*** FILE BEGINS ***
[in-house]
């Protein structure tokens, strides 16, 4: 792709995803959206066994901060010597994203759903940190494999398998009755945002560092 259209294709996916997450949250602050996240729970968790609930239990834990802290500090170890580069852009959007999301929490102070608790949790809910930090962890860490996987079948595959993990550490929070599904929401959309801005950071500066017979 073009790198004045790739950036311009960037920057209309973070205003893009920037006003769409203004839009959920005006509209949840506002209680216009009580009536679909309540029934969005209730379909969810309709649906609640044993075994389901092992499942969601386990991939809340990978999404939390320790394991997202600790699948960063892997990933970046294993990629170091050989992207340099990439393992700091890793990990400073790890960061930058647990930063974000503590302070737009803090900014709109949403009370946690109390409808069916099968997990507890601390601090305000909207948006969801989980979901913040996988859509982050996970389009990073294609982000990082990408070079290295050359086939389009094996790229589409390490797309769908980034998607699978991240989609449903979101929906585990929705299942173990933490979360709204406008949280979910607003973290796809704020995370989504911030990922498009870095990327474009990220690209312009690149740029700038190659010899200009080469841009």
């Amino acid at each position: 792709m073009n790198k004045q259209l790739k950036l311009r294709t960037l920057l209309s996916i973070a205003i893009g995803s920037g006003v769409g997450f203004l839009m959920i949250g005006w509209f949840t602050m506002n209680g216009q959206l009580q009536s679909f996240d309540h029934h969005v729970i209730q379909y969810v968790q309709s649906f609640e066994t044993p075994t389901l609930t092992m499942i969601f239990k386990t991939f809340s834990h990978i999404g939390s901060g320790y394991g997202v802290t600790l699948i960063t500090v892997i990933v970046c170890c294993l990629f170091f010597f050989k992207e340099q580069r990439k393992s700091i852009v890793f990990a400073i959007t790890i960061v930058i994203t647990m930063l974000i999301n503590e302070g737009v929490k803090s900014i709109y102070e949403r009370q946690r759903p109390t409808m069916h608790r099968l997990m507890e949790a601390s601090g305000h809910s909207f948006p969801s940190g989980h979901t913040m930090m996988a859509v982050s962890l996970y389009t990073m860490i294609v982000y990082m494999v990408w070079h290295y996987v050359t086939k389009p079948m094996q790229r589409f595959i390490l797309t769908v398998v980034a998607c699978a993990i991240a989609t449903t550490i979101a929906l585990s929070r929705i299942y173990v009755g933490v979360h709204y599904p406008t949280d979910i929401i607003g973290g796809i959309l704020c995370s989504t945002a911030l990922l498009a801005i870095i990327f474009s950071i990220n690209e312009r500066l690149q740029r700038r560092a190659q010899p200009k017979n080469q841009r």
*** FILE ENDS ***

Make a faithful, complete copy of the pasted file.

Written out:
[in-house]
């Protein structure tokens, strides 16, 4: 792709995803959206066994901060010597994203759903940190494999398998009755945002560092 259209294709996916997450949250602050996240729970968790609930239990834990802290500090170890580069852009959007999301929490102070608790949790809910930090962890860490996987079948595959993990550490929070599904929401959309801005950071500066017979 073009790198004045790739950036311009960037920057209309973070205003893009920037006003769409203004839009959920005006509209949840506002209680216009009580009536679909309540029934969005209730379909969810309709649906609640044993075994389901092992499942969601386990991939809340990978999404939390320790394991997202600790699948960063892997990933970046294993990629170091050989992207340099990439393992700091890793990990400073790890960061930058647990930063974000503590302070737009803090900014709109949403009370946690109390409808069916099968997990507890601390601090305000909207948006969801989980979901913040996988859509982050996970389009990073294609982000990082990408070079290295050359086939389009094996790229589409390490797309769908980034998607699978991240989609449903979101929906585990929705299942173990933490979360709204406008949280979910607003973290796809704020995370989504911030990922498009870095990327474009990220690209312009690149740029700038190659010899200009080469841009």
């Amino acid at each position: 792709m073009n790198k004045q259209l790739k950036l311009r294709t960037l920057l209309s996916i973070a205003i893009g995803s920037g006003v769409g997450f203004l839009m959920i949250g005006w509209f949840t602050m506002n209680g216009q959206l009580q009536s679909f996240d309540h029934h969005v729970i209730q379909y969810v968790q309709s649906f609640e066994t044993p075994t389901l609930t092992m499942i969601f239990k386990t991939f809340s834990h990978i999404g939390s901060g320790y394991g997202v802290t600790l699948i960063t500090v892997i990933v970046c170890c294993l990629f170091f010597f050989k992207e340099q580069r990439k393992s700091i852009v890793f990990a400073i959007t790890i960061v930058i994203t647990m930063l974000i999301n503590e302070g737009v929490k803090s900014i709109y102070e949403r009370q946690r759903p109390t409808m069916h608790r099968l997990m507890e949790a601390s601090g305000h809910s909207f948006p969801s940190g989980h979901t913040m930090m996988a859509v982050s962890l996970y389009t990073m860490i294609v982000y990082m494999v990408w070079h290295y996987v050359t086939k389009p079948m094996q790229r589409f595959i390490l797309t769908v398998v980034a998607c699978a993990i991240a989609t449903t550490i979101a929906l585990s929070r929705i299942y173990v009755g933490v979360h709204y599904p406008t949280d979910i929401i607003g973290g796809i959309l704020c995370s989504t945002a911030l990922l498009a801005i870095i990327f474009s950071i990220n690209e312009r500066l690149q740029r700038r560092a190659q010899p200009k017979n080469q841009r």